For almost two years, Canadians have faced unprecedented economic challenges. The current hurdles are numerous: automation and new technologies have been introducing unprecedented levels of disruption to the workforce for several years, along with the magnification of social disadvantages and barriers to newcomer opportunities. These challenges preceded the pandemic, but the arrival of COVID-19 accelerated the changes, disrupting and eliminating the jobs of many Canadians.
Sobering statistics from analysts on Canada’s former Advisory Council on Economic Growth predicted even before the pandemic that the jobs of over 10 per cent of Canada’s workforce would be threatened by automation by 2030. Fast forward to today, and McKinsey predicts that 25 per cent more workers than previously estimated will need to switch occupations.
The pandemic exacted a terrible economic toll, and that toll was distributed unevenly. Sectors such as retail and hospitality were hard hit, but other areas saw growth. That uneven impact is known as a “K-shaped” recovery, meaning the highly skilled enjoy a return to pre-downturn employment conditions while others languish.
The report, Widening equality: Effects of the pandemic on jobs and income, notes that workers who earn lower incomes, are less securely employed, or have lower education levels, were much more adversely affected by COVID-19 and more likely to experience job loss or reduced work hours, compared to those with higher incomes. Also, many populations have been facing deep systemic barriers. Racialized communities, Indigenous peoples, older workers, LGBTQ2+ individuals, women, youth, and persons with disabilities have shouldered a disproportionately heavy load, with more precarious work conditions and a higher level of poverty.
New paths forward
Change can also bring opportunity. The pandemic has transformed some existing jobs and created new ones, promising new possibilities for the future. New opportunities can be found in transforming or expanding fields such as cybersecurity, a burgeoning part of the tech sector that is increasingly in demand. Artificial intelligence is another growth area within technology that is being adopted in more and more sectors, offering the promise of new and different jobs.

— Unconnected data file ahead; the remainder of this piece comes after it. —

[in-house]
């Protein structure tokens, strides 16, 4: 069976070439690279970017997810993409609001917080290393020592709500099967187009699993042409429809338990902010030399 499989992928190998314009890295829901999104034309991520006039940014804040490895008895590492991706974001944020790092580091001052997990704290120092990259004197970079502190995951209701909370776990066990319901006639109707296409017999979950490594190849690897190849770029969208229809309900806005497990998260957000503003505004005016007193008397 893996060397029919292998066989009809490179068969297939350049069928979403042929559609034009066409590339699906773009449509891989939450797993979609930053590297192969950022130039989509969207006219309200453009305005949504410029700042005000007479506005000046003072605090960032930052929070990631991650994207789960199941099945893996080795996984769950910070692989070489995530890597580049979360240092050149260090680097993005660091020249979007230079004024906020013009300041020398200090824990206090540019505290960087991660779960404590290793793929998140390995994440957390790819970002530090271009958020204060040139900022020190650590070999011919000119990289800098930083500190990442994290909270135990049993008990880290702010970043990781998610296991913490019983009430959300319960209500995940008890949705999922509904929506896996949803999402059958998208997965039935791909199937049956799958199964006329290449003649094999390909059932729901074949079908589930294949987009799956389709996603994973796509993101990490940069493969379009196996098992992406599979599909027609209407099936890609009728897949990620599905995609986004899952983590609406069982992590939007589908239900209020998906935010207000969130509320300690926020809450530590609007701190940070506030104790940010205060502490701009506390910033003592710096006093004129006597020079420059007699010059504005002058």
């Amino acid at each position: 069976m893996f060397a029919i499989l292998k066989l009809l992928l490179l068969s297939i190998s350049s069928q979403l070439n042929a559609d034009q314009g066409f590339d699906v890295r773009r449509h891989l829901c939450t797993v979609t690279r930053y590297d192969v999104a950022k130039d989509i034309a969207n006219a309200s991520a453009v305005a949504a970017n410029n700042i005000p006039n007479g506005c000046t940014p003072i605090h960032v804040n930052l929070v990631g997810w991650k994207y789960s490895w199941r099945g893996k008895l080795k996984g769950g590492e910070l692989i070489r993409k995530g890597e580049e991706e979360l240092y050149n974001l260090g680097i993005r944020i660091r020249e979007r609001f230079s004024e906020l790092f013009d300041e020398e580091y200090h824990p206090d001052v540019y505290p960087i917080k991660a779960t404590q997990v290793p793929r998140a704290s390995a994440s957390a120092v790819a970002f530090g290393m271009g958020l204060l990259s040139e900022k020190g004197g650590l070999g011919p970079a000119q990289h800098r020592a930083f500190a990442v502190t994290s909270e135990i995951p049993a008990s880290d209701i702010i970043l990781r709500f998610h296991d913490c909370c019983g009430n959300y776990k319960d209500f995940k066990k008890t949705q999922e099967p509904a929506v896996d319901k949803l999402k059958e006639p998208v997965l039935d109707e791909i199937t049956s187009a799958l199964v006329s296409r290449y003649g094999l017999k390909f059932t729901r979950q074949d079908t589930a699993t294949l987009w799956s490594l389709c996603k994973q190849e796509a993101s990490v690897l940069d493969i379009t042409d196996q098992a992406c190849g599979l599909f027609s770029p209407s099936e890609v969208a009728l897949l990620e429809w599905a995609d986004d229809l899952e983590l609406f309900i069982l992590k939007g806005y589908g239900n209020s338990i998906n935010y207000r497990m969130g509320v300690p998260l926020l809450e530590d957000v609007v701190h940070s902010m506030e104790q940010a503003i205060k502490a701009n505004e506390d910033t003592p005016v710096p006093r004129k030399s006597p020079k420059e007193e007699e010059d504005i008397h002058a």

As the issue of climate change continues to dominate the public agenda, the call to focus on the green economy and more sustainable, carbon-neutral activities will only increase. New processes, systems and technologies that support the green economy are emerging, and these too will produce novel jobs and careers.
Moving out of the pandemic and paving a pathway to long-term prosperity, I believe that three principles will be key to the way forward: an emphasis on skills, an inclusive recovery, and a roadmap built on collaboration.
A focus on skills
Evolving sectors and jobs will require new and different skills, and therefore skills must be at the centre of any solution. New career possibilities offer us a chance to get better at ensuring that we invest in skilling up the workforce to meet the demands of the future.
We must also ensure that we upskill newcomers to Canada, faster, and in ways directly tied to labour market needs. Improving our approach will maximize people’s potential and give them better economic prospects.
Three principles will be key to the way forward: an emphasis on skills, an inclusive recovery, and a roadmap built on collaboration.
An inclusive recovery
Efforts to advance an economic recovery must also be inclusive and tailored to the needs of vulnerable populations, who will increasingly face disruption and require other types of support. Child care, housing and other wraparound supports and services will be needed and must be relevant and accessible to disadvantaged and marginalized populations.
A roadmap built on collaboration
Cooperation is key. Partnerships among businesses, governments, academia, employers, community organizations and workers — moving out of their respective silos and together finding and investing in solutions that equip workers with the skills and supports — these steps are needed so people can thrive in new and emerging sectors.
Better connections will lead to improved outcomes. A new slate of employer-led sectoral partnerships that we recently launched is an excellent example of organizations working collaboratively with other players to innovate and chart new paths in some of the country’s most disrupted economic sectors. Our investment focuses on sectors that are either at high risk of automation or that will be key to Canada’s future success and integral to recovery.
If we keep the focus on inclusion, skills and collaboration, we can leave behind the damage of the pandemic and move into a future of shared prosperity in which no-one is left behind.
Pedro Barata is the executive director of the Future Skills Centre.